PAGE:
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Poor diets and lifestyles blamed for surge in kidney stones cases

A "malicious combination" of lack of exercise, high blood pressure, obesity and poor hydration is fuelling a large rise in cases of kidney stones, a leading surgeon has said.

Admissions for renal stone treatment in England have increased by 20% over the past seven years to more than 90,000 cases, Bhaskar Somani said.

Poor diets and lifestyles are behind the rise, with consumption of too much animal protein and salt and sugar creating the "perfect environment" for stones to form.

Mr Somani, a consultant urological surgeon at Southampton General Hospital in Hampshire, said numbers there have increased by 40% in the past three years.

It has resulted in the hiring of a specialist stone nurse and registrar to see patients, as well as setting up "virtual clinics" by phone.

Mr Somani said: "We know diet and lifestyle can be a major cause of stones and, with a year-on-year rise in the number of hospital admissions for renal stones and growing numbers of overweight or obese adults, the potential for the number of cases to soar even higher is huge."

The condition, which affects around 10% to 20% of the male population and up to 5% of women aged between 20 and 60, develops when crystals of salt accumulate into stone-like lumps.

Although the body tries to pass the stones out of the urinary system, they can lodge in the kidney tube and cause severe and persistent pain, which can only be corrected through surgery in many cases.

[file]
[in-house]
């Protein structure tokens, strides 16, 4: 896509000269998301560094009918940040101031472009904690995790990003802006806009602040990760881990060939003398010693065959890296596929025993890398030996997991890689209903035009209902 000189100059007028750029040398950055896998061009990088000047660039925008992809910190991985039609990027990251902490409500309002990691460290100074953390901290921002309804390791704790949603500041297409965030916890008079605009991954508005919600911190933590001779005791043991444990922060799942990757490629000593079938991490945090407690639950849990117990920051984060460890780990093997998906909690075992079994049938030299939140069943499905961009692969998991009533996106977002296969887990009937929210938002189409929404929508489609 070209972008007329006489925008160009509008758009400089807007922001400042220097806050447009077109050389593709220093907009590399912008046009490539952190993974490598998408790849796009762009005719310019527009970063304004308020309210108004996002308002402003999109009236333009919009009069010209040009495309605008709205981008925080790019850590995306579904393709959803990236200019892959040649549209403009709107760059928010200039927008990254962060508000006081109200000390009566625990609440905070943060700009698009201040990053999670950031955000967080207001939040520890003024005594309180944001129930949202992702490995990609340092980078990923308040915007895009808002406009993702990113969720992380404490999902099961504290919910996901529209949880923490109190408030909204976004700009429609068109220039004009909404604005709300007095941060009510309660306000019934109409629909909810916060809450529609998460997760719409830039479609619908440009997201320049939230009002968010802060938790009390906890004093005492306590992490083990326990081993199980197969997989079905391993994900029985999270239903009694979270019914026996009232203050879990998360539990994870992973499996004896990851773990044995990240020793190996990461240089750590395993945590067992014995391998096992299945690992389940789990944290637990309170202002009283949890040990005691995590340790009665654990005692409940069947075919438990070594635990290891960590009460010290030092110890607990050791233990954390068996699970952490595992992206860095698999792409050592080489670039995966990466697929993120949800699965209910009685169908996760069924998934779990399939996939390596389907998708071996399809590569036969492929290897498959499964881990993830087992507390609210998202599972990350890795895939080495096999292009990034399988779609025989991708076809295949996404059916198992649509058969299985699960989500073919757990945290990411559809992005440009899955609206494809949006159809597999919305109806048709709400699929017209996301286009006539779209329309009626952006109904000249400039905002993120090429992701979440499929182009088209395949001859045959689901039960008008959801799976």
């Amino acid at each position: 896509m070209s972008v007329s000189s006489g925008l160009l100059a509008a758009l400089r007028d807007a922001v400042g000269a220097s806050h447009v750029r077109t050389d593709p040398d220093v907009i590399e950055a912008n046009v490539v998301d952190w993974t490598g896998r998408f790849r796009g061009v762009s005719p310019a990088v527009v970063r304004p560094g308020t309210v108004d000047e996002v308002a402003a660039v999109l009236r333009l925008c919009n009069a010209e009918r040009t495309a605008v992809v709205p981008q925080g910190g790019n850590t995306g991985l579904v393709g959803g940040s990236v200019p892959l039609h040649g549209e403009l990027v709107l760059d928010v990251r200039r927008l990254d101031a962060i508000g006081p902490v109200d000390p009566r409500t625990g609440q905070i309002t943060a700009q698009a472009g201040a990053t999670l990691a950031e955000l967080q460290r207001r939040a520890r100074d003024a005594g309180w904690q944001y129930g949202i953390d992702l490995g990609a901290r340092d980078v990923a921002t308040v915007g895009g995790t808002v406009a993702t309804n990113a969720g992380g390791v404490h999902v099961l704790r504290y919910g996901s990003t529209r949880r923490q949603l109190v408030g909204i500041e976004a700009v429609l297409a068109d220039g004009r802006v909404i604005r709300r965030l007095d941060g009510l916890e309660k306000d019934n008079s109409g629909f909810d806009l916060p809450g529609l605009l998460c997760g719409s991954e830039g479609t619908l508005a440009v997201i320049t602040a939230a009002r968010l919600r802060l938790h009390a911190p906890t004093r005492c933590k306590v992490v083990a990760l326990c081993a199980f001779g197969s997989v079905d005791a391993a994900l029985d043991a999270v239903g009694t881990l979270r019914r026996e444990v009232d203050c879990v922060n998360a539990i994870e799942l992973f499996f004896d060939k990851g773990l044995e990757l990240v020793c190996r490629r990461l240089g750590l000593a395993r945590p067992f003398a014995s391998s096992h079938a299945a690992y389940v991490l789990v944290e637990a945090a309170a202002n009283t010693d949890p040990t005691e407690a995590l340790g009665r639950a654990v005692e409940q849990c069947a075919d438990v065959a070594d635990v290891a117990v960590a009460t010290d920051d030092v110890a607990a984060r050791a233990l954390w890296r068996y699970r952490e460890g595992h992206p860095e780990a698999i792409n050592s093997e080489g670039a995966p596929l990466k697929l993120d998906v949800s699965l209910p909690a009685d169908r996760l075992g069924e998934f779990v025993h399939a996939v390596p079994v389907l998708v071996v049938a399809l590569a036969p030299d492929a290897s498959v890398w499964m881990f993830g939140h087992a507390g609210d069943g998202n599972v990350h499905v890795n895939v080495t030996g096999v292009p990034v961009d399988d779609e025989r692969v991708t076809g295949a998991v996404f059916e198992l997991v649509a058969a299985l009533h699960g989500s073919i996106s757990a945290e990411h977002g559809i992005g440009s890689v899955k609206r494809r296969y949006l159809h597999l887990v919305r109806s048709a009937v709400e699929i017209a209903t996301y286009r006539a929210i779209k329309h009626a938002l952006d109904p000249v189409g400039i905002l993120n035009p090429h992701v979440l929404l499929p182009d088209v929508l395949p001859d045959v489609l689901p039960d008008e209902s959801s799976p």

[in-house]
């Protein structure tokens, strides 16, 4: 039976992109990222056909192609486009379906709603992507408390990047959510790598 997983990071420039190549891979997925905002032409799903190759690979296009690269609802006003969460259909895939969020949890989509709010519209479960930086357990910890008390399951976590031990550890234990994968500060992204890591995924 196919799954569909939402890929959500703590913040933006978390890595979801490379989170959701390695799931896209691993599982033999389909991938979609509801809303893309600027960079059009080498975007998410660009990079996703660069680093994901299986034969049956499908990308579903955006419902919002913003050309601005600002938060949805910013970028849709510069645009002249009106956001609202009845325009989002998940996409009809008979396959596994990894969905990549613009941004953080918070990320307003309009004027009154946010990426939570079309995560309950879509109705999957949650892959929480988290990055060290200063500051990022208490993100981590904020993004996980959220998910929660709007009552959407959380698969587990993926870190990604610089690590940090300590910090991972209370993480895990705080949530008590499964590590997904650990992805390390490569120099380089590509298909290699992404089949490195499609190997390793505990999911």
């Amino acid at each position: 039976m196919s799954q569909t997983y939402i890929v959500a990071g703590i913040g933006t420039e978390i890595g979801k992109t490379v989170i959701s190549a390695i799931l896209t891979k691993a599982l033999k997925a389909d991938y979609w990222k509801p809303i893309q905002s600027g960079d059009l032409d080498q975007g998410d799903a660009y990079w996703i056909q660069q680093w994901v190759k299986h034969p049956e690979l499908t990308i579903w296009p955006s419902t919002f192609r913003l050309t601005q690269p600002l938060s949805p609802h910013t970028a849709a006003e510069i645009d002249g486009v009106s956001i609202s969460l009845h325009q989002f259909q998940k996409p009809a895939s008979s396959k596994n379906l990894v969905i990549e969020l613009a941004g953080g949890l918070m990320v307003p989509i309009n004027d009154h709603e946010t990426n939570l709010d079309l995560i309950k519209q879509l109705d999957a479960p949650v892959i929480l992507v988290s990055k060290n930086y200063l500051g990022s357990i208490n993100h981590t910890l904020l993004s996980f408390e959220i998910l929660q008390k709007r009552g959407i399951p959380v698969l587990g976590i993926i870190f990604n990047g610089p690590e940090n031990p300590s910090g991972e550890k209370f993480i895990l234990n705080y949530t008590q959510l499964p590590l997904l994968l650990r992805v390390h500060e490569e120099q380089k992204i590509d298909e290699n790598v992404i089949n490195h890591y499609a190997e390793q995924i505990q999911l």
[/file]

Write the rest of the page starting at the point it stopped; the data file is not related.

Mr Somani spoke out following his team's study - published in the Journal of Endourology - into the association of metabolic syndrome (MetS), a condition caused by the combination of obesity, diabetes, high cholesterol and high blood pressure, and kidney stones.

The research, which reviewed literature on 219,255 patients, showed a direct link between MetS and the development of kidney stones, with prevalence highest in those with three or more traits of the condition.

"MetS is closely linked with obesity and being overweight, which is why sufferers will go on to develop other related problems such as high cholesterol, diabetes and high blood pressure," he said.

"Poor eating habits which involve excessive animal protein, salt and sugar intake, which is a significant issue due to the wide availability and consumption of processed foods, fuel the build-up of chemicals in the urine which exacerbates stone formation."

Mr Somani said kidney stones were often the "forgotten outcome" of weight gain, and he hoped that raising awareness of the issue would see a reduction in cases.

He said: "The problem we have as urologists is that, alongside poor hydration and a lack of exercise, you have a malicious combination of factors which creates the perfect environment for stones to develop."

All adults could take simple steps towards cutting the risk of developing stones by drinking between two and three litres of water a day, he said.

And those who have previously suffered from stones should have a daily water intake of three litres or more to avoid them reoccurring.

Mr Somani said: "It's a small step, but better hydration is a quick and easy way to start making lifestyle improvements and people will begin to see and feel the benefits early on."


From Belfast Telegraph